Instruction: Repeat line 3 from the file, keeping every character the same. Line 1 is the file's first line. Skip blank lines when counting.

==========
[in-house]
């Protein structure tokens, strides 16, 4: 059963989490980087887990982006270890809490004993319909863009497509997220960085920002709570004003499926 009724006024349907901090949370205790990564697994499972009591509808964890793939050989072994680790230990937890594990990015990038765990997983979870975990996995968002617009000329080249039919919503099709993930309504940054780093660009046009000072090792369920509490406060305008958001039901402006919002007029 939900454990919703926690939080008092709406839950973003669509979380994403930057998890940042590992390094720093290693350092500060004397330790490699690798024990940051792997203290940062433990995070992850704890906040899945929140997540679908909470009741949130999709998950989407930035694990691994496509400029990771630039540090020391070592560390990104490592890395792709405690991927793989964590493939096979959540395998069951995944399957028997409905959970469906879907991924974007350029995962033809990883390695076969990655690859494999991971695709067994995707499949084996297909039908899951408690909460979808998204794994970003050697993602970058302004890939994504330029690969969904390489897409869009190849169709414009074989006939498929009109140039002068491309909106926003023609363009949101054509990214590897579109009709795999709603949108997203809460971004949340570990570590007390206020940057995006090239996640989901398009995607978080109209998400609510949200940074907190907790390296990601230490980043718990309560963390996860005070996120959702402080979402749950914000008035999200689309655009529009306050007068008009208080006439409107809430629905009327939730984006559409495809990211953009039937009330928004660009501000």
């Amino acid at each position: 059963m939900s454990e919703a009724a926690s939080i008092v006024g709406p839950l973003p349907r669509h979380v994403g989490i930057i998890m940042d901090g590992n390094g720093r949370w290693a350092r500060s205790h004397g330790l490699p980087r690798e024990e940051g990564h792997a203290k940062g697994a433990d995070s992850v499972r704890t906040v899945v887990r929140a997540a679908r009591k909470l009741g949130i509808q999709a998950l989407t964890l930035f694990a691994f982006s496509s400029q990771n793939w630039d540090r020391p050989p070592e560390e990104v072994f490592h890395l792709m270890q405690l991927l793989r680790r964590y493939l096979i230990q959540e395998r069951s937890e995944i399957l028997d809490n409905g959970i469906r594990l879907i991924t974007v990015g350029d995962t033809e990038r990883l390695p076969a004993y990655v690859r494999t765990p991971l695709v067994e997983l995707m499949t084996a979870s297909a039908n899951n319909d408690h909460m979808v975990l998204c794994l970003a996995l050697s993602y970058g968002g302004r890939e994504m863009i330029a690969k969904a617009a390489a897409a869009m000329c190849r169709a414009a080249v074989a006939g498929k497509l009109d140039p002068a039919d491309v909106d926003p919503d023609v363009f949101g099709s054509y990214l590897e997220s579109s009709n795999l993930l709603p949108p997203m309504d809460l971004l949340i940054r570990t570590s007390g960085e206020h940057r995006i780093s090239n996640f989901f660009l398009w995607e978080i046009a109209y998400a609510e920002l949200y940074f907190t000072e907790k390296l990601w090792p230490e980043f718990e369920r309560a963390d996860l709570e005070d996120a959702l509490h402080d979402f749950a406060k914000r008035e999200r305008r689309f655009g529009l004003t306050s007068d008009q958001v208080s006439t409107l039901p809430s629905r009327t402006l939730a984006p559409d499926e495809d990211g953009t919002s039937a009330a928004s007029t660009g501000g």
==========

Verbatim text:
């Amino acid at each position: 059963m939900s454990e919703a009724a926690s939080i008092v006024g709406p839950l973003p349907r669509h979380v994403g989490i930057i998890m940042d901090g590992n390094g720093r949370w290693a350092r500060s205790h004397g330790l490699p980087r690798e024990e940051g990564h792997a203290k940062g697994a433990d995070s992850v499972r704890t906040v899945v887990r929140a997540a679908r009591k909470l009741g949130i509808q999709a998950l989407t964890l930035f694990a691994f982006s496509s400029q990771n793939w630039d540090r020391p050989p070592e560390e990104v072994f490592h890395l792709m270890q405690l991927l793989r680790r964590y493939l096979i230990q959540e395998r069951s937890e995944i399957l028997d809490n409905g959970i469906r594990l879907i991924t974007v990015g350029d995962t033809e990038r990883l390695p076969a004993y990655v690859r494999t765990p991971l695709v067994e997983l995707m499949t084996a979870s297909a039908n899951n319909d408690h909460m979808v975990l998204c794994l970003a996995l050697s993602y970058g968002g302004r890939e994504m863009i330029a690969k969904a617009a390489a897409a869009m000329c190849r169709a414009a080249v074989a006939g498929k497509l009109d140039p002068a039919d491309v909106d926003p919503d023609v363009f949101g099709s054509y990214l590897e997220s579109s009709n795999l993930l709603p949108p997203m309504d809460l971004l949340i940054r570990t570590s007390g960085e206020h940057r995006i780093s090239n996640f989901f660009l398009w995607e978080i046009a109209y998400a609510e920002l949200y940074f907190t000072e907790k390296l990601w090792p230490e980043f718990e369920r309560a963390d996860l709570e005070d996120a959702l509490h402080d979402f749950a406060k914000r008035e999200r305008r689309f655009g529009l004003t306050s007068d008009q958001v208080s006439t409107l039901p809430s629905r009327t402006l939730a984006p559409d499926e495809d990211g953009t919002s039937a009330a928004s007029t660009g501000g």